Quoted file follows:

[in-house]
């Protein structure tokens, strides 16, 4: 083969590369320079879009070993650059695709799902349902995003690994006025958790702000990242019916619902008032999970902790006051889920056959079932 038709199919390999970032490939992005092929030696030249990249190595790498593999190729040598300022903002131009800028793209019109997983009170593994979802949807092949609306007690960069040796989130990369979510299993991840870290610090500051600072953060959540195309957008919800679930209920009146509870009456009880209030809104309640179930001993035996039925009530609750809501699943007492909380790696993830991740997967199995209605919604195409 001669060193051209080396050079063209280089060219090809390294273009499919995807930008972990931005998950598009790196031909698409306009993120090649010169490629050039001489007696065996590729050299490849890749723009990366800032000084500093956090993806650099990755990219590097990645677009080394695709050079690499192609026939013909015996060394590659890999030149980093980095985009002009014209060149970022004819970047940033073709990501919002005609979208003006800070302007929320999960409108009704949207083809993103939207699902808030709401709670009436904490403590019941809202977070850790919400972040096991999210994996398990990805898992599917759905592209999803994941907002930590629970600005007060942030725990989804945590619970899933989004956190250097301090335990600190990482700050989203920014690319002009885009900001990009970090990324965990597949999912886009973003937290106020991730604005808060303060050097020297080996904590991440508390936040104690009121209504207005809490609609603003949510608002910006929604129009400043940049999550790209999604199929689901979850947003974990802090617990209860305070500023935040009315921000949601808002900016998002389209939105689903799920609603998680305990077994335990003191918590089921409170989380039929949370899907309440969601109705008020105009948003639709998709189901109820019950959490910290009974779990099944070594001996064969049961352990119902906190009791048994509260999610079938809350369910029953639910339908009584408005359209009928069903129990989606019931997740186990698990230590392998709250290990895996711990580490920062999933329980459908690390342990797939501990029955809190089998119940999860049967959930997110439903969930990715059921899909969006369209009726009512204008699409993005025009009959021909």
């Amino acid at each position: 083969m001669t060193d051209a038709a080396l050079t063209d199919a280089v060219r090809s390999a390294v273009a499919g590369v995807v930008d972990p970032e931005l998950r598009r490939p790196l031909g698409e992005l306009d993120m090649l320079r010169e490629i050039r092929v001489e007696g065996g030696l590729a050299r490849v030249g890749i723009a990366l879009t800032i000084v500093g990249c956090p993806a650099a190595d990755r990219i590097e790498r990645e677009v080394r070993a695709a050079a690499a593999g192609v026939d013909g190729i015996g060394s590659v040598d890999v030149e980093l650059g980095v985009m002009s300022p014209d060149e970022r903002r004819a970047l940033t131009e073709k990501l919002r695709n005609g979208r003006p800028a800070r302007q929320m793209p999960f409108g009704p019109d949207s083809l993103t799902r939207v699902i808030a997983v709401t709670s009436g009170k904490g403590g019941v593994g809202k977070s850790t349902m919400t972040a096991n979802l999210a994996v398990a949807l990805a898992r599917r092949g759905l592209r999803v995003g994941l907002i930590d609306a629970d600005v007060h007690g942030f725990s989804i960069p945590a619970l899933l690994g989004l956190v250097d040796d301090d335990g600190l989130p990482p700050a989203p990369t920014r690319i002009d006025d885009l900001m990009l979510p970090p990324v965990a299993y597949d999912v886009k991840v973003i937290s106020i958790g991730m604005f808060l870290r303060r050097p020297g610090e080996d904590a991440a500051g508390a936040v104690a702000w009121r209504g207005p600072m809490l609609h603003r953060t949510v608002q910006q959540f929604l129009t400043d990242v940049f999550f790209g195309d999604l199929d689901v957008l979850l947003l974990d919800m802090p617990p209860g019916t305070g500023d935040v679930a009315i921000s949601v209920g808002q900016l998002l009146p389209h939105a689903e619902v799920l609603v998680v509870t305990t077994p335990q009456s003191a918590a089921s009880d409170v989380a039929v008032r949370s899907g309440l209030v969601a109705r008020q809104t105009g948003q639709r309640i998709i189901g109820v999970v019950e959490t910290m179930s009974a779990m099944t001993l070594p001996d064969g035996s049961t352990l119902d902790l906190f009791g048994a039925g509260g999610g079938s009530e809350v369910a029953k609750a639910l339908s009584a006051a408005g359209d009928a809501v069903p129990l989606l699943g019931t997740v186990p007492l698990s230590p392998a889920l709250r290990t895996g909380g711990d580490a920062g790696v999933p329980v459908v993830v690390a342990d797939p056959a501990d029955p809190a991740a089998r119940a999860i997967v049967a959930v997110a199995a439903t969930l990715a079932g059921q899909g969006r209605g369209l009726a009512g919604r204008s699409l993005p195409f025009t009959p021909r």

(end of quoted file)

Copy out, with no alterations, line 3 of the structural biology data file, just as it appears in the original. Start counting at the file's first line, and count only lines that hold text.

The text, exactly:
């Amino acid at each position: 083969m001669t060193d051209a038709a080396l050079t063209d199919a280089v060219r090809s390999a390294v273009a499919g590369v995807v930008d972990p970032e931005l998950r598009r490939p790196l031909g698409e992005l306009d993120m090649l320079r010169e490629i050039r092929v001489e007696g065996g030696l590729a050299r490849v030249g890749i723009a990366l879009t800032i000084v500093g990249c956090p993806a650099a190595d990755r990219i590097e790498r990645e677009v080394r070993a695709a050079a690499a593999g192609v026939d013909g190729i015996g060394s590659v040598d890999v030149e980093l650059g980095v985009m002009s300022p014209d060149e970022r903002r004819a970047l940033t131009e073709k990501l919002r695709n005609g979208r003006p800028a800070r302007q929320m793209p999960f409108g009704p019109d949207s083809l993103t799902r939207v699902i808030a997983v709401t709670s009436g009170k904490g403590g019941v593994g809202k977070s850790t349902m919400t972040a096991n979802l999210a994996v398990a949807l990805a898992r599917r092949g759905l592209r999803v995003g994941l907002i930590d609306a629970d600005v007060h007690g942030f725990s989804i960069p945590a619970l899933l690994g989004l956190v250097d040796d301090d335990g600190l989130p990482p700050a989203p990369t920014r690319i002009d006025d885009l900001m990009l979510p970090p990324v965990a299993y597949d999912v886009k991840v973003i937290s106020i958790g991730m604005f808060l870290r303060r050097p020297g610090e080996d904590a991440a500051g508390a936040v104690a702000w009121r209504g207005p600072m809490l609609h603003r953060t949510v608002q910006q959540f929604l129009t400043d990242v940049f999550f790209g195309d999604l199929d689901v957008l979850l947003l974990d919800m802090p617990p209860g019916t305070g500023d935040v679930a009315i921000s949601v209920g808002q900016l998002l009146p389209h939105a689903e619902v799920l609603v998680v509870t305990t077994p335990q009456s003191a918590a089921s009880d409170v989380a039929v008032r949370s899907g309440l209030v969601a109705r008020q809104t105009g948003q639709r309640i998709i189901g109820v999970v019950e959490t910290m179930s009974a779990m099944t001993l070594p001996d064969g035996s049961t352990l119902d902790l906190f009791g048994a039925g509260g999610g079938s009530e809350v369910a029953k609750a639910l339908s009584a006051a408005g359209d009928a809501v069903p129990l989606l699943g019931t997740v186990p007492l698990s230590p392998a889920l709250r290990t895996g909380g711990d580490a920062g790696v999933p329980v459908v993830v690390a342990d797939p056959a501990d029955p809190a991740a089998r119940a999860i997967v049967a959930v997110a199995a439903t969930l990715a079932g059921q899909g969006r209605g369209l009726a009512g919604r204008s699409l993005p195409f025009t009959p021909r």